One of them was Cheers.
Cheers didn’t fully become Cheers until Sam and Diane slapped each other, and then kissed. You could feel the difference immediately. Before the “slap-kiss”, Cheers was an unquestionably funny series. But after that series-defining moment, the laughs were “through the roof!”
While it showed flashes of potential, The Cosby Show didn’t explode until mid-way through its first season, when the Huxtables lip-synched “Night Time Is The Right Time (To Be With The One You Love).” I take no credit for that. By then, I had already left the show. I remember watching that episode at home and thinking, “Oh, that’s what the show is about. The “trumping” power of “family.”
Seinfeld also took time coming into its own. Despite restaurant conversations, where Jerry and George debated the importance of “button placement” on men’s shirts, early Seinfeld felt like The Single Guy with better writers. The series developed piecemeal. Elaine wasn’t even in the first episode. I also read that the “Kramer” character wasn’t fully realized until Michael Richards stopped thinking of Kramer as being a step behind everyone else and imagined him as being a step (or more) ahead.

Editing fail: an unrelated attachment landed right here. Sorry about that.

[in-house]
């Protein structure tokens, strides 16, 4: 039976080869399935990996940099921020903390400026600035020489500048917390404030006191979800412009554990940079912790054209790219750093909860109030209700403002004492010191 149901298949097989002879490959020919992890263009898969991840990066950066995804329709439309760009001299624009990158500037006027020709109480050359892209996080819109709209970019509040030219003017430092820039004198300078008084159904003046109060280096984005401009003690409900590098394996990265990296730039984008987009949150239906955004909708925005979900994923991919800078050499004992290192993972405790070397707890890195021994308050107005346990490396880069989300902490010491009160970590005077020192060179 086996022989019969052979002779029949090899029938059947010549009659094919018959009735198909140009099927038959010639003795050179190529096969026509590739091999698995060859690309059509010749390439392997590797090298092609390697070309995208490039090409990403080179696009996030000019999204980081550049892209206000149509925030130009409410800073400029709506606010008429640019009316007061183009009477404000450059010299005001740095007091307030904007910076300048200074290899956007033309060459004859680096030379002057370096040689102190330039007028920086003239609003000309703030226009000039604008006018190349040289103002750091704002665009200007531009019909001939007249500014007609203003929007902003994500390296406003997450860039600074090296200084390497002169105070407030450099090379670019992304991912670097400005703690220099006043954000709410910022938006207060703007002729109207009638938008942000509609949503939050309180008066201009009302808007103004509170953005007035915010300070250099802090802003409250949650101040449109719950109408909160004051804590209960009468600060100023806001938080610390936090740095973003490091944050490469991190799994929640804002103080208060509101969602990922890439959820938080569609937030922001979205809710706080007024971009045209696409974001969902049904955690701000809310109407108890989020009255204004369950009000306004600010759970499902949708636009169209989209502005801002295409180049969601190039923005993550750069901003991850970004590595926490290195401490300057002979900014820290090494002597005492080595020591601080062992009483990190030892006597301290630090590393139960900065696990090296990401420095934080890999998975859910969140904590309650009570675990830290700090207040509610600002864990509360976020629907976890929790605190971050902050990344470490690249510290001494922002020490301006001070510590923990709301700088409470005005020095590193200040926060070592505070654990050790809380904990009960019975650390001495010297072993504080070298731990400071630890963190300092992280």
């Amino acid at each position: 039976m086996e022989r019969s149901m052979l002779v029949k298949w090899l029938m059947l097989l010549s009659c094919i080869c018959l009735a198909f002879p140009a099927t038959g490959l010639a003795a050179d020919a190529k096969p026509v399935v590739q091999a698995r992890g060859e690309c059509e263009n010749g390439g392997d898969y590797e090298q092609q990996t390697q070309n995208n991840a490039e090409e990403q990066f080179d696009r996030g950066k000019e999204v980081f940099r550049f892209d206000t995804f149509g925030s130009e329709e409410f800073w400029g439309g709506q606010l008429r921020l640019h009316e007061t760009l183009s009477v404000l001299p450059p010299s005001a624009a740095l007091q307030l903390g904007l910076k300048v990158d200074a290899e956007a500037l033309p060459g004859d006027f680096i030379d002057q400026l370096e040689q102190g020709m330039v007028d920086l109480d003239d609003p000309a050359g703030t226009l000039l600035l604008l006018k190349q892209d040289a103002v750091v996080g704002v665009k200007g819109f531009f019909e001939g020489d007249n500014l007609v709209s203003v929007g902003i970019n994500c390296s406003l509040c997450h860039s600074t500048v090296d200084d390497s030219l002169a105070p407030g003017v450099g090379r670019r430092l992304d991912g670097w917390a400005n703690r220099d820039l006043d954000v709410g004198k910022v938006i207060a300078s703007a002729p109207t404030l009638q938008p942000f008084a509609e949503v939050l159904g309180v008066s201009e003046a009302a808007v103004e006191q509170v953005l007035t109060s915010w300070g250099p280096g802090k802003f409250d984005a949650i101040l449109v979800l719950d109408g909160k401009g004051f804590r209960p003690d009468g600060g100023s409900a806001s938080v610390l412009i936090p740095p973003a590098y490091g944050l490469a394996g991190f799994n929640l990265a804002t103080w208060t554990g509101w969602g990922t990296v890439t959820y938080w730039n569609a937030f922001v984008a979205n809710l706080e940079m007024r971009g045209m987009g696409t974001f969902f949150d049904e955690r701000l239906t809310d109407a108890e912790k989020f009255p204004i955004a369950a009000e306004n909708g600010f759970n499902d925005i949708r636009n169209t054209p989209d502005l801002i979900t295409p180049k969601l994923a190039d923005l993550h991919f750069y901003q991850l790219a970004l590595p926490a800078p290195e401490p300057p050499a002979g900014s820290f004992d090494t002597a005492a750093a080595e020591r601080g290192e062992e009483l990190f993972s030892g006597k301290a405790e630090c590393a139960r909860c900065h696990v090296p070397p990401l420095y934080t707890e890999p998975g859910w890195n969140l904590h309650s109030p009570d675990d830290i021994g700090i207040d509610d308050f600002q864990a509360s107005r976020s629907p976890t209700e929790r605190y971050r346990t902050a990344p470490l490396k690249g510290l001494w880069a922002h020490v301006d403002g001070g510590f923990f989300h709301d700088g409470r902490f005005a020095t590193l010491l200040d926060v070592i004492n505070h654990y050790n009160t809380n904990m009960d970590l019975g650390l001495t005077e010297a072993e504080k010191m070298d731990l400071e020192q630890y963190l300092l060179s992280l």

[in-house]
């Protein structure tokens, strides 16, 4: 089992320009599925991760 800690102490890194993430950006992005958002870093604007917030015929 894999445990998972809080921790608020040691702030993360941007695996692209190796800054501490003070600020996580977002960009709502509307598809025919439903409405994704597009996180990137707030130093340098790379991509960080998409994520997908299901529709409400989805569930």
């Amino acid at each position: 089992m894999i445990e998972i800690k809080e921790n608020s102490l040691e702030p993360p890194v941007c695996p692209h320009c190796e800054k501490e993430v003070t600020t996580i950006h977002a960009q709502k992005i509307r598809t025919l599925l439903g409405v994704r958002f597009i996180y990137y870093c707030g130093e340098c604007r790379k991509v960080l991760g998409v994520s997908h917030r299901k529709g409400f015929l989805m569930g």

For me, Seinfeld didn’t attain its pinnacle of brilliance until “The Parking Garage” – its twenty-second episode.
Sometimes, great series find themselves in their pilot episodes; sometimes, it takes longer. Hopefully, the networks will be patient with the “late bloomers”, though they usually aren’t, unless the shows they have in “Development” are even worse. In any case, a show that “finds itself” is a miracle to behold. Having connected with its essence, it shines like a glistening diamond, bringing satisfaction to its writers, and hours of joy to those watching at home.
Until it jumps the shark.